Working... (this might take some time, why not: tail -f the log?)
Preview of processing 'uk_data_dump.json'

The following namespaces/tags will be generated.

4023 records will be imported into FluidDB

The “–preview” flag does exactly what you’d expect: it asks you the same questions as if you were importing the data for real but instead lists the new namespace/tag combinations that will be created and the number of new objects to be annotated.

It’s important to understand how Flimp generates the “about” tag value (unsurprisingly, the about tag value indicates what each object in FluidDB is about). It needs to be unique and descriptive of what the object represents. As a result Flimp asks you to identify a field in your data containing unique values and appends this to the end of the name of the dataset (in the example above, “id” was identified as the key field):

fluiddb/about = ""

If you don’t provide a field for unique values Flimp simply generates a new object without an associated “about” value.

Nicholas Radcliffe’s About Tag blog is a great source of further information about the emerging conventions surrounding the “about” tag.

Since Flimp has satisfied us that the json data was in a good state we simply issued the following command to start the actual import:

$ flimp --file=uk_data_dump.json
FluidDB username:
FluidDB password:
Absolute Namespace path (under which imported namespaces and tags will be created):
Name of dataset (defaults to filename) [uk_data_dump]:
Key field for about tag value (if none given, will use anonymous objects): id
Description of the dataset: Metadata from
Working... (this might take some time, why not: tail -f the log?)

Notice how Flimp interrogates you for sensitive information so you don’t have to have username/password credentials stored in a configuration file.

After the import completed it left a record of exactly what it did in the “flimp.log” file located in the current directory.

Importing from

Just as with the UK data, we’ve used an appropriate FluidDB username for importing the US data: (and the same applies – the user should be under the control of someone from – please contact us if this applies to you).

We took a different approach to the US metadata. They provide either an rdf document or a csv file. Since Flimp understands csv we used this as the source.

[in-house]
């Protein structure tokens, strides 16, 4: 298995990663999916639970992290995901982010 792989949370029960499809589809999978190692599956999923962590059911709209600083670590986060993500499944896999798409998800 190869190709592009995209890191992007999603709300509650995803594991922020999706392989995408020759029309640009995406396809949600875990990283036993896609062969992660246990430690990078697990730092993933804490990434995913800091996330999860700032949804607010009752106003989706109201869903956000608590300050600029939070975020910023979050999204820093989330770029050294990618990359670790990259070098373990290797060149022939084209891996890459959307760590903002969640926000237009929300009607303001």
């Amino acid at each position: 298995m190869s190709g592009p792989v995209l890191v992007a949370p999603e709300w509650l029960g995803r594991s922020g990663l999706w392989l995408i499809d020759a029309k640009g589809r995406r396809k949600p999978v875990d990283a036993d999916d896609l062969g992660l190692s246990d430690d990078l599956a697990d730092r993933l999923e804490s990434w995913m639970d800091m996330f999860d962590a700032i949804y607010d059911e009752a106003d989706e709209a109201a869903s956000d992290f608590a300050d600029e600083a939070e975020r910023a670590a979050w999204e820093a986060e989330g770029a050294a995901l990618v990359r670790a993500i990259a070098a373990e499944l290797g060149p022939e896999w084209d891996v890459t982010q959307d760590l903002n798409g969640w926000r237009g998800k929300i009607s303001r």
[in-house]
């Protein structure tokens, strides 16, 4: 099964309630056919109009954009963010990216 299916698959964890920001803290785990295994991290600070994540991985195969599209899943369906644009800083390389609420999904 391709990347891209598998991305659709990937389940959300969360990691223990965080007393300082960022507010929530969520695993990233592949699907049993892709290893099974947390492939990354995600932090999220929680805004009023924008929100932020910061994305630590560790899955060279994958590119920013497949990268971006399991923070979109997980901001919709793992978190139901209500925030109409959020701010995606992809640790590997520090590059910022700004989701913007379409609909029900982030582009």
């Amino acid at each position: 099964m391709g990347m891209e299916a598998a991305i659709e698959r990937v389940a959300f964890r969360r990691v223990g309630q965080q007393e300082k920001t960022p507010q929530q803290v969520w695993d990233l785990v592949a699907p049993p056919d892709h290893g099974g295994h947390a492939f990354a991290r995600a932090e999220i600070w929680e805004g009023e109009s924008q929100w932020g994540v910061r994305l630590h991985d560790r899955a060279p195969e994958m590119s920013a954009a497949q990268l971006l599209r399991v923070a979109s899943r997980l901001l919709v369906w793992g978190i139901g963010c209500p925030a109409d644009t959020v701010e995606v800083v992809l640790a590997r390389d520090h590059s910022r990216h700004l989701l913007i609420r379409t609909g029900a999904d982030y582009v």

We wanted to make sure that the headers in the csv file (which get transformed into the names of tags in FluidDB) were cleaned and normalized appropriately since they contained lots of whitespace and non-alphanumeric characters. The snippet of Python code below demonstrates how we re-used Flimp in our own import script to achieve this end.

from flimp.utils import process_data_list
from flimp.parser import parse_csv
from fom.session import Fluid

def clean_header(header):
    A function that takes a column header and normalises / cleans it into
    something we’ll use as the name of a tag
    # remove leading/trailing whitespace, replace inline whitespace with
    # underscore and any slashes with dashes.
    return header.strip().replace(‘ ‘, ‘_’).replace(‘/’, ‘-‘)

csv_file = open("data_gov.csv", "r")
data = parse_csv.parse(csv_file, clean_header)

# data now contains the normalized input from the csv file

# Use fom to create a session with FluidDB – remember flimp uses fom for
# connecting to FluidDB
fdb = Fluid() # defines a session with FluidDB
fdb.login(‘’, ‘secretpassword123’) # replace these with something that works

root_path = ‘’# Namespace where imported namespaces/tags are created
name = ‘’ # used when creating namespace/tag descriptions
desc = ‘Metadata from’ # a description of the dataset
about = ‘URL’ # field whose value to use for the about tag

# the following function call imports the data
result = process_data_list(data, root_path, name, desc, about)
print result


By importing the metadata into FluidDB we immediately gain the following:

  • FluidDB’s consistent, simple and elegant RESTful API as a view into the data.